The core GENESIS 92 sub-universe had been born of a creative rift within Marvel UK. Many of the creators, no doubt with one eye on the big bucks being splashed around by US publishers, saw M-UK as an opportunity to create Marvel's version of DC's booming VERTIGO imprint: edgy, (sometimes) less commercial books which really (hopefully!) pushed the boundaries of the medium.
Paul Neary, newly ensconced as the British Boss and seeped in the traditions of mainstream superhero fare (as well as accountable to the New York HQ and their demand for more and more product, and profits, during the industry boom years) favoured more commercial fare.
Even the earliest issues of OVERKILL reflected that conflict: the US standalone books were packed full of appearances by US characters (a policy piloted, with great success, in the original DEATH'S HEAD II limited series) in an attempt to get some attention and traction in the ferociously competitive US market. The British "reprints", chasing the 2000AD audience (and initially billed as science fiction comic), chopped out (by deleting pages in a weird and cumbersome dual running arrangement) the bulk of the appearances by US characters.
With sales at their peak, and the GENESIS EXPLOSION in full bloom, M-UK did have a belated crack at the Vertigo vibe with the FRONTIER range.
Not creator owned, more risky (there's tit in BLOODSEED) and with one foot (loosely) in the Marvel Universe, Frontier produced some of the best creative work from the entire GENESIS era.
All of the books were initially announced as four-issue limited series although BLOODSEED was subsequently halved to a two-issue run with the promise of the final two issues, bunched as a second series, in 1994. That never happened.
The problem with the FRONTIER line is that all the books were fundamentally less commercial than the mainstream G92 books. That still made them viable when business was booming but a disaster once sales dropped off a cliff... which they did, just as the line hit the shelves.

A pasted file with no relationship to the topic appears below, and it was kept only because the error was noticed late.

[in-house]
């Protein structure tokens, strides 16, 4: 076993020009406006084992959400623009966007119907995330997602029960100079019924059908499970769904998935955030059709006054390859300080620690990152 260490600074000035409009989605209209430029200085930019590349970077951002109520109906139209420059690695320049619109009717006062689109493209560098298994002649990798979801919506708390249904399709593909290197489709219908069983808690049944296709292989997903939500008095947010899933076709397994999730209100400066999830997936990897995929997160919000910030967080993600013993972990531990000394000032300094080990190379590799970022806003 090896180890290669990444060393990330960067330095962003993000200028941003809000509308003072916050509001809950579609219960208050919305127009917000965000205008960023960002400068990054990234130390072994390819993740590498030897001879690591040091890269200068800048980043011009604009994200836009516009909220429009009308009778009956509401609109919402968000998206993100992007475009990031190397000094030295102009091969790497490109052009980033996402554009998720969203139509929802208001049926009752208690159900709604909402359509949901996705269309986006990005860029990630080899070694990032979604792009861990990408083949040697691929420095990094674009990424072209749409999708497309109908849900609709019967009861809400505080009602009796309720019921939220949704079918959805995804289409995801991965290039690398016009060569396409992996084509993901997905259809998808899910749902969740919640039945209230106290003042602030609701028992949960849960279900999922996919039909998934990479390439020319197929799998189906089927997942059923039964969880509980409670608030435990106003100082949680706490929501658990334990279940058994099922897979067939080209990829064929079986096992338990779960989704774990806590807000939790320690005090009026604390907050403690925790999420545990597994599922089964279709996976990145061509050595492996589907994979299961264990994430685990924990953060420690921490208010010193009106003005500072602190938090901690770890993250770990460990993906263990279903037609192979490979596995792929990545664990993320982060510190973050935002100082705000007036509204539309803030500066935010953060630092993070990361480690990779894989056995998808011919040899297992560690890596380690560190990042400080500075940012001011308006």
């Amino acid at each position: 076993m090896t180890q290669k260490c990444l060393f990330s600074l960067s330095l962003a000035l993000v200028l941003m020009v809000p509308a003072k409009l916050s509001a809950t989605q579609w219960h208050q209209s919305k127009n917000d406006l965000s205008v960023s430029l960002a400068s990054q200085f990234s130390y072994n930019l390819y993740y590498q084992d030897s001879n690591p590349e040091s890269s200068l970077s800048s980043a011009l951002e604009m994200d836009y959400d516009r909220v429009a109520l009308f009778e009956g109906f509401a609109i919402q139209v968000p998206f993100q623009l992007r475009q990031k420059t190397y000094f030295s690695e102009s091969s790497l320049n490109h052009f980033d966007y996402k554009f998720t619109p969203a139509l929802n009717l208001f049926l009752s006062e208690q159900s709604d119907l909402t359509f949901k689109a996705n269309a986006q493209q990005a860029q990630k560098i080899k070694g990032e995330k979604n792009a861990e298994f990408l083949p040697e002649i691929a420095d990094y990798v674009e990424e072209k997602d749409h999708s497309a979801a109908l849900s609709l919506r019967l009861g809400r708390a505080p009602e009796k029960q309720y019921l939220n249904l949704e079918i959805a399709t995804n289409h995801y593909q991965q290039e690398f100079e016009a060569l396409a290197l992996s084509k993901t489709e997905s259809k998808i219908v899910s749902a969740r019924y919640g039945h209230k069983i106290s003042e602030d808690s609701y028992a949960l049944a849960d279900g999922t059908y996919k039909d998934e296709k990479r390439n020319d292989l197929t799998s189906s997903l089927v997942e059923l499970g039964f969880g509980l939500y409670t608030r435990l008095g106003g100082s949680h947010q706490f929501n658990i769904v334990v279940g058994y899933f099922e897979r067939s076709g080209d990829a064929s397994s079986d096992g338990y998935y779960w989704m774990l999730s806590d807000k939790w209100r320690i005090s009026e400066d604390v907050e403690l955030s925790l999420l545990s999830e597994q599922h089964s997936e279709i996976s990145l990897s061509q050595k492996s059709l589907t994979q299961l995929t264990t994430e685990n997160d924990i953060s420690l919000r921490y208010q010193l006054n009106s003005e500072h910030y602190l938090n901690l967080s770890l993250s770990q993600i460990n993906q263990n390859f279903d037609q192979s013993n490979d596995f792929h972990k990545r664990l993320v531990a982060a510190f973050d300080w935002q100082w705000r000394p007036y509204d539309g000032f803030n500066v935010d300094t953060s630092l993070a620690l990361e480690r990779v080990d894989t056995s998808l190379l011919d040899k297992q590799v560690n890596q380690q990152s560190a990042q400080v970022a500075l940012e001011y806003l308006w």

As retailers and readers trimmed their sails (or, simply, bowed out) in the face of a glut of product, Frontier was particularly vulnerable. Marvel UK found their books, floating at the fringes of the Marvel Universe, the first to get the chop as retailers slashed their orders. Frontier, an imprint of an imprint, was even more vulnerable.
Marvel UK announced the entire line would shutter once the first wave of books had wrapped (kudos for allowing all of them to run their course) and plans for a quarterly companion, FRONTIER COMICS UNLIMITED (borrowing the brand, and format, from the similar US books), were curtailed to a one-shot, FRONTIER COMICS SPECIAL, using the inventory material (new outings for all the first-wave strips along with several new shorts which were, presumably, considered possibilities for future solo-dom) created for the first issue.
The cuts marked the beginning of the GENESIS IMPLOSION, a wave of cancellations and delays (which, as events turned out, amounted to cancellations) which were intended to trim M-UK back to a core offering but, by early 1994, closed the whole thing down.
The Frontier books are regular 50p box fodder and well worth grabbing if you can find them. They represent some great hidden gems, from creators about to hit the big time, and are (without doubt) Marvel UK's best kept secrets.